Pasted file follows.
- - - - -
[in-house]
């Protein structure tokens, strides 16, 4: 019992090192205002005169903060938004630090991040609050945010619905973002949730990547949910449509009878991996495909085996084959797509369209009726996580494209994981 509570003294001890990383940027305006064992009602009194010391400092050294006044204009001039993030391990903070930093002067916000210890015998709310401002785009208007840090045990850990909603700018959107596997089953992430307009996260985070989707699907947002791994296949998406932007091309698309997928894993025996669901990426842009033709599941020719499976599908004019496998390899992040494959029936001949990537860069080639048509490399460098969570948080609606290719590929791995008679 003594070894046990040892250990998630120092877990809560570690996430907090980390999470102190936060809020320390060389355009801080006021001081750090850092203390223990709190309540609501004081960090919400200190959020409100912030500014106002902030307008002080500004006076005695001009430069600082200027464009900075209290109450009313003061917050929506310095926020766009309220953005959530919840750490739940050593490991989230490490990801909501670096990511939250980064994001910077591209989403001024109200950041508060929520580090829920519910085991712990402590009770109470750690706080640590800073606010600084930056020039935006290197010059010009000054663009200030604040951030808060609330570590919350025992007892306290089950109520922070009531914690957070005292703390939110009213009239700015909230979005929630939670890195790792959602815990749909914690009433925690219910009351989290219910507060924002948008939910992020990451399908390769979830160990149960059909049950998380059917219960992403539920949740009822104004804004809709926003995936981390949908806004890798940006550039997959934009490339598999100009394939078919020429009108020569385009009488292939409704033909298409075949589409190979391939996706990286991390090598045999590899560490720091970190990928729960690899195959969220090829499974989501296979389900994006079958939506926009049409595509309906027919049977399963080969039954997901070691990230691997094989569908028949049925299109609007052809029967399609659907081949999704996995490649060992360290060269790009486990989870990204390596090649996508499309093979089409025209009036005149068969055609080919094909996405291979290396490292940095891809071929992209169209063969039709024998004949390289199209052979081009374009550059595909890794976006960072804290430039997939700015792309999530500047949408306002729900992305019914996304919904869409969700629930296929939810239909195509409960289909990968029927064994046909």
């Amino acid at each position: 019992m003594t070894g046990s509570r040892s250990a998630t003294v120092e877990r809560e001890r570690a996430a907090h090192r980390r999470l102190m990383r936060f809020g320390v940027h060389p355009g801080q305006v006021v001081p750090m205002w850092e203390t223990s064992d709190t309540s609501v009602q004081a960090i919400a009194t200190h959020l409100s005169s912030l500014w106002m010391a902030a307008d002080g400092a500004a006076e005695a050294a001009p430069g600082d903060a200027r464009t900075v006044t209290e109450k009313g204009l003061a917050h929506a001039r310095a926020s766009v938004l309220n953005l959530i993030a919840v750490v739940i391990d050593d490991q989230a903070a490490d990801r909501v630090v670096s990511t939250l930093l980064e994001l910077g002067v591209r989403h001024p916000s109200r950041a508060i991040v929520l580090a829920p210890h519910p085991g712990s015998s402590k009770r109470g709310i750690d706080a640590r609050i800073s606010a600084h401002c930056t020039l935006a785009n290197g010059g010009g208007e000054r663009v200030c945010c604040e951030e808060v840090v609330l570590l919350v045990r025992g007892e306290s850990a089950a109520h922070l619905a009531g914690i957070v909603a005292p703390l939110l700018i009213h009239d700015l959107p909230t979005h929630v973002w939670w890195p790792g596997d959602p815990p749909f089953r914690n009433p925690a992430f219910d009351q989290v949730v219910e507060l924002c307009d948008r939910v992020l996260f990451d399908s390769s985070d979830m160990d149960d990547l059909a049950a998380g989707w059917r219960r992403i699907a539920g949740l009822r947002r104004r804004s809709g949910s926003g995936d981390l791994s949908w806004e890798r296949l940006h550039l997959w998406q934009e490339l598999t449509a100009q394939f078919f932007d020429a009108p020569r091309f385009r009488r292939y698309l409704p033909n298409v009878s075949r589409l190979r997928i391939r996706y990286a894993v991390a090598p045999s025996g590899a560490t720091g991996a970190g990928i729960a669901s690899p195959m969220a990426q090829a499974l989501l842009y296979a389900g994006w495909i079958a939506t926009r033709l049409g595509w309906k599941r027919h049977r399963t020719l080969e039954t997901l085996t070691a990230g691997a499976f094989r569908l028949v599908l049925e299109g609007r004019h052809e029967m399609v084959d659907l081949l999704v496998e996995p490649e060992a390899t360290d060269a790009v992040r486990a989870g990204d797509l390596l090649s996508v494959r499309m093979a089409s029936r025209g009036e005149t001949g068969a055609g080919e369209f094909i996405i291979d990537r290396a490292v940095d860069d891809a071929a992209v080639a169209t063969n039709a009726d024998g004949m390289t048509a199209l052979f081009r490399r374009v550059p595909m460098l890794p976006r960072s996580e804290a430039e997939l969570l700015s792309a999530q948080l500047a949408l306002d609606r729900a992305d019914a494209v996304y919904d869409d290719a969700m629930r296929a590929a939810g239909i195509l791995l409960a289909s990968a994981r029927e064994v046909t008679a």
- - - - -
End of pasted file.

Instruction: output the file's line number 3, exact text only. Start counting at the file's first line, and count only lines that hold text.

């Amino acid at each position: 019992m003594t070894g046990s509570r040892s250990a998630t003294v120092e877990r809560e001890r570690a996430a907090h090192r980390r999470l102190m990383r936060f809020g320390v940027h060389p355009g801080q305006v006021v001081p750090m205002w850092e203390t223990s064992d709190t309540s609501v009602q004081a960090i919400a009194t200190h959020l409100s005169s912030l500014w106002m010391a902030a307008d002080g400092a500004a006076e005695a050294a001009p430069g600082d903060a200027r464009t900075v006044t209290e109450k009313g204009l003061a917050h929506a001039r310095a926020s766009v938004l309220n953005l959530i993030a919840v750490v739940i391990d050593d490991q989230a903070a490490d990801r909501v630090v670096s990511t939250l930093l980064e994001l910077g002067v591209r989403h001024p916000s109200r950041a508060i991040v929520l580090a829920p210890h519910p085991g712990s015998s402590k009770r109470g709310i750690d706080a640590r609050i800073s606010a600084h401002c930056t020039l935006a785009n290197g010059g010009g208007e000054r663009v200030c945010c604040e951030e808060v840090v609330l570590l919350v045990r025992g007892e306290s850990a089950a109520h922070l619905a009531g914690i957070v909603a005292p703390l939110l700018i009213h009239d700015l959107p909230t979005h929630v973002w939670w890195p790792g596997d959602p815990p749909f089953r914690n009433p925690a992430f219910d009351q989290v949730v219910e507060l924002c307009d948008r939910v992020l996260f990451d399908s390769s985070d979830m160990d149960d990547l059909a049950a998380g989707w059917r219960r992403i699907a539920g949740l009822r947002r104004r804004s809709g949910s926003g995936d981390l791994s949908w806004e890798r296949l940006h550039l997959w998406q934009e490339l598999t449509a100009q394939f078919f932007d020429a009108p020569r091309f385009r009488r292939y698309l409704p033909n298409v009878s075949r589409l190979r997928i391939r996706y990286a894993v991390a090598p045999s025996g590899a560490t720091g991996a970190g990928i729960a669901s690899p195959m969220a990426q090829a499974l989501l842009y296979a389900g994006w495909i079958a939506t926009r033709l049409g595509w309906k599941r027919h049977r399963t020719l080969e039954t997901l085996t070691a990230g691997a499976f094989r569908l028949v599908l049925e299109g609007r004019h052809e029967m399609v084959d659907l081949l999704v496998e996995p490649e060992a390899t360290d060269a790009v992040r486990a989870g990204d797509l390596l090649s996508v494959r499309m093979a089409s029936r025209g009036e005149t001949g068969a055609g080919e369209f094909i996405i291979d990537r290396a490292v940095d860069d891809a071929a992209v080639a169209t063969n039709a009726d024998g004949m390289t048509a199209l052979f081009r490399r374009v550059p595909m460098l890794p976006r960072s996580e804290a430039e997939l969570l700015s792309a999530q948080l500047a949408l306002d609606r729900a992305d019914a494209v996304y919904d869409d290719a969700m629930r296929a590929a939810g239909i195509l791995l409960a289909s990968a994981r029927e064994v046909t008679a």